William McNamara ’13, a political science major, had two internships while in Bhutan in fall 2011. A member of Wheaton’s men’s lacrosse team, he taught the sport at the Jigme Losel Primary School, and worked with children who have physical and mental disabilities at the Draktsho school. “Sharing the game I love with the Bhutanese children was so much fun,” he says. “And getting to know the kids at Draktsho and spending time with them really made me happy. I also got to emcee a Special Olympics event—an experience I will never forget.”
Liberal arts colleges navigate tough terrain
That’s about all the time that a college admission representative likely has to influence a potential student at a high school college fair, estimates Gail Berson, Wheaton’s vice president of enrollment and marketing, who has been in the field for 35 years.
“Students and parents stroll through crowded high school gyms or convention centers overwhelmed by choice and choked by the thought of what college costs,” she says. “In a tight economy, parents are increasingly concerned about what we call ‘the value proposition.’ It’s incumbent upon us to make the case clearly and convincingly that a liberal arts education is the best preparation for life, regardless of career choice.”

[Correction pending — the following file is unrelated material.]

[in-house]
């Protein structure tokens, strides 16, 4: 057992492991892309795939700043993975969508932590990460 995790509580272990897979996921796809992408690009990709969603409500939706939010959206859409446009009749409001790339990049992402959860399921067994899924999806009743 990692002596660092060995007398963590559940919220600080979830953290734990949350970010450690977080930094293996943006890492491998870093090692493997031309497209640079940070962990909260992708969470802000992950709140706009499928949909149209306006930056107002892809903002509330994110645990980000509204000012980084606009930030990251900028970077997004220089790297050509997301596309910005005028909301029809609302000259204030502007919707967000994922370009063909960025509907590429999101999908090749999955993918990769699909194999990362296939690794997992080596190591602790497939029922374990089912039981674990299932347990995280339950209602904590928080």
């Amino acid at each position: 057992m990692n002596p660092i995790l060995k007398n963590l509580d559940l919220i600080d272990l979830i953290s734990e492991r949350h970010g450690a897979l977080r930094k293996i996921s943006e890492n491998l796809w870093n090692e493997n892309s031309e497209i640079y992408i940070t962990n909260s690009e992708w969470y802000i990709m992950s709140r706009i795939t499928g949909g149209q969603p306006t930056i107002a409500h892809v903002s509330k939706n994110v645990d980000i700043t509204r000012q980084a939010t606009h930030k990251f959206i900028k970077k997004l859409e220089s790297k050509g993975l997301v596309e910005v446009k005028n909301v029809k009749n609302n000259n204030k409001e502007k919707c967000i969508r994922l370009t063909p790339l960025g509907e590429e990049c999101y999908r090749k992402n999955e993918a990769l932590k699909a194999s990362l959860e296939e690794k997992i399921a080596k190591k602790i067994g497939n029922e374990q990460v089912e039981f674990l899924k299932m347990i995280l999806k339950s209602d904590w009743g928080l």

Berson and her team repeatedly have made the case so convincingly that this academic year Wheaton welcomed its largest first-year class in the college’s history. Not only are the 480 students in the Class of 2016 a testament to the success of the college’s intensified push to attract students in a highly competitive market, but also a vote of confidence that the liberal arts are still valued, says President Ronald A. Crutcher. [Read more...]
She works for the U.S. Department of State helping to build important relationships that promote peace, but she is the first to admit that educating friends and family at home about what she does is sometimes the hardest job.
”I, like my family and friends, share in the pride and appreciation for the members of our community in the military, who ‘serve’ the country in uniform. Unfortunately, that same pride doesn’t always extend to the civilians serving the country overseas,” she says.